Wolf Song of Alaska News

Alaska Lawmakers Urge Governor Palin to Appoint Native to Board of Game
Bill McAllister / KTUU-TV / February 7, 2008

JUNEAU, Alaska -- A state senator who co-chairs the Alaska Federation of Natives says it's a moral imperative for Gov. Palin to appoint a native to the state Board of Game.

While some legislators don't necessarily agree with that, most seem to favor at least an appointment from the bush.

Palin has been under fire from both native and non-native legislators for nominating three people to the Board of Game who all live on the road system and none of whom are native.   

One of those nominees has withdrawn, requiring the governor to advance a new name. Depending on who she picks, the controversy could defuse soon, or could carry through the legislative session.

Sen. Albert Kookesh of Angoon said that for more than 30 years the Board of Game has included the perspective of Bush Alaska, specifically Natives who live a subsistence lifestyle.

"We're the only people in North America that can live a subsistence lifestyle and survive," said Kookesh, D-Angoon. "And for us to not have a seat at the table is morally wrong."   

Kookesh, who co-chairs the Alaska Federation of Natives, is upset because governor palin nominated three people to the board of game who would make that regulatory body completely non-native and comprised of residents of the road system.   

Rep. John Coghill said to varying degrees Kookesh's concerns are also concerns throughout the Legislature, important because lawmakers confirm or reject the governor's appointments.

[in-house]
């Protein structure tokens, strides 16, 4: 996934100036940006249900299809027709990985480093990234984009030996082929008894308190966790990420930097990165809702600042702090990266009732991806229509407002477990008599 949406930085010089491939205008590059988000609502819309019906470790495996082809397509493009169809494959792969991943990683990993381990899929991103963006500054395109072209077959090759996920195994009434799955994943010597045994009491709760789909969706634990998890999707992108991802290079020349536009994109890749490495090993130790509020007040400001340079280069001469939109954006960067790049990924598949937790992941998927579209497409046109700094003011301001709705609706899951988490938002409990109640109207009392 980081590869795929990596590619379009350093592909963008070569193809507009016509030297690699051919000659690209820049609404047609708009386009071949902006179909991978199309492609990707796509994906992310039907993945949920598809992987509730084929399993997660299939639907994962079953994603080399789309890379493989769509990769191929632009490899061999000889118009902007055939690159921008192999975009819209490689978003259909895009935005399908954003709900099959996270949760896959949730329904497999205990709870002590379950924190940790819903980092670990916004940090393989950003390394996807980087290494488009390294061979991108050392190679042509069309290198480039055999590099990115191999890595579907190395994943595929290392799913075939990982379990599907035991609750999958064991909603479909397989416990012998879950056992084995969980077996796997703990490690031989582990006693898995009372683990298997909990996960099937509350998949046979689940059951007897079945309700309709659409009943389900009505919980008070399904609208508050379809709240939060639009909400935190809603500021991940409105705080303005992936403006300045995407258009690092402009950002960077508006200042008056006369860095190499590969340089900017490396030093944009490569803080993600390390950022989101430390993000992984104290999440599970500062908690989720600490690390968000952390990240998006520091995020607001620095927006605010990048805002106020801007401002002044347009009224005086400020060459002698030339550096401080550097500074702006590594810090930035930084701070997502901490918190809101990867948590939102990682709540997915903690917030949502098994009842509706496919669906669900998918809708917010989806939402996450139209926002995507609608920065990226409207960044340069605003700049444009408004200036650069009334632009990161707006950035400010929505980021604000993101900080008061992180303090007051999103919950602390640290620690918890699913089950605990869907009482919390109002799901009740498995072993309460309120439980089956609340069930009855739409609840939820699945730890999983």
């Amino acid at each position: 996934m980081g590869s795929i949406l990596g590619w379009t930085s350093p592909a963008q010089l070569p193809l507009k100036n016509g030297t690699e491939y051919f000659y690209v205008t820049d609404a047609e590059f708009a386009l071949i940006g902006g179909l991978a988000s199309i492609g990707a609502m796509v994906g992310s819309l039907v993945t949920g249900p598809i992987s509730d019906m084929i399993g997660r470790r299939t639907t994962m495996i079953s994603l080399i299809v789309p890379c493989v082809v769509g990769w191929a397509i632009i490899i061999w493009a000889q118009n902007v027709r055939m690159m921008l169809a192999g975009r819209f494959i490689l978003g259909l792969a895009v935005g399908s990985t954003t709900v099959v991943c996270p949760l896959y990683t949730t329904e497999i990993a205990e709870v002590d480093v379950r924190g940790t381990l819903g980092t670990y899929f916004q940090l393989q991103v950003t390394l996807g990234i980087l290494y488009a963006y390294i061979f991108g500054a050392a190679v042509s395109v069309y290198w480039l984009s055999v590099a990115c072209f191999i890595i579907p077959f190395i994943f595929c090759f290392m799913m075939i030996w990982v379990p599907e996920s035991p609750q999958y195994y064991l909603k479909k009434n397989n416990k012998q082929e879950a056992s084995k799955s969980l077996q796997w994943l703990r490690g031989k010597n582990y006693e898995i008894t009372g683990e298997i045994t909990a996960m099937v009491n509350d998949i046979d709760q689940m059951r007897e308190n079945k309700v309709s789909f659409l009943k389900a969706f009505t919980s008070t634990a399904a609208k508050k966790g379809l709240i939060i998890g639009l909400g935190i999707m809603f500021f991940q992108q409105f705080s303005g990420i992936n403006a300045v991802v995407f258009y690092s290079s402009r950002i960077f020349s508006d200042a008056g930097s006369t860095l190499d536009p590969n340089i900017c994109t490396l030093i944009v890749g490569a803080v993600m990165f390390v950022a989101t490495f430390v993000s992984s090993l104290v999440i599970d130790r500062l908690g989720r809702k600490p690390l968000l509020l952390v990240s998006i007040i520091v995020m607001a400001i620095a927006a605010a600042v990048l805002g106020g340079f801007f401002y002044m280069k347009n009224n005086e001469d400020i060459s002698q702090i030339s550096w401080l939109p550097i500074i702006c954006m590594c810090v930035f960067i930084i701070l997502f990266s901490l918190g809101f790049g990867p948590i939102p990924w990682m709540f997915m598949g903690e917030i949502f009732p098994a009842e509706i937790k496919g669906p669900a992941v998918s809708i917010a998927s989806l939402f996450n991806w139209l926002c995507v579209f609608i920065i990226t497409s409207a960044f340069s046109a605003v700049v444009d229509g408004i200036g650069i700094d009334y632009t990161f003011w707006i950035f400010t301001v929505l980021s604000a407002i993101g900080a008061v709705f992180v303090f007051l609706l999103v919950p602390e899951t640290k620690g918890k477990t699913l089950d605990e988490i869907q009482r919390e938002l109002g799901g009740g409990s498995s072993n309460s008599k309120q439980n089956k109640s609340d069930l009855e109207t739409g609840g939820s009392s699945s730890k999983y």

"If those nominees would have come to the floor, they probably would have failed, and I would have probably been right there in with them, saying, 'No, you need a better regional balance,'" Coghill said. "But I think the governor now has got the message and it looks like some other nominees are coming in, so I'm grateful for that."   

Palin has an opportunity to nominate someone new for the Board of Game, following the withdrawal of her nominees in the wake of the controversy.  

Teresa Sager Albaugh, a former president of the pro-sport hunting group, the Alaska Outdoor Council, withdrew her name from consideration within the last day, reportedly voluntarily.     

The Outdoor Council has always vocally opposed rural subsistence rights but Albaugh, in fact, never even applied for the position.

Bethel Democratic Rep. Mary Nelson called the lack of consideration for a Native person an "oversight."

"I think that it very much gets us in the right direction," Nelson said. "I think that it was an oversight that a rural person-Native person wasn't looked at seriously by the administration as an appointee for the Board of Game, and I think that that is now the direction they're going to be going in."   

But Palin said Sager-Albaugh does live in a sufficiently rural area, in Mentasta, near the Tok cutoff.   

The governor said she's intent on running a color-blind administration.

"I'm going to keep looking for hard-working, conscientious, objective, fair Alaskans who want to serve on these boards and commissions -- those with servants' hearts -- and I'm not necessarily going to look for race, or gender," Palin said.   

So Kookesh said the controversy could continue.

"If she doesn't appoint a native again, do we go through this whole process again? And I guess the answer would be yes," Kookesh said.   

So Palin's next pick could mean the difference between reconciliation or continuing conflict.

Contact Bill McAllister at bmcallister@ktuu.com

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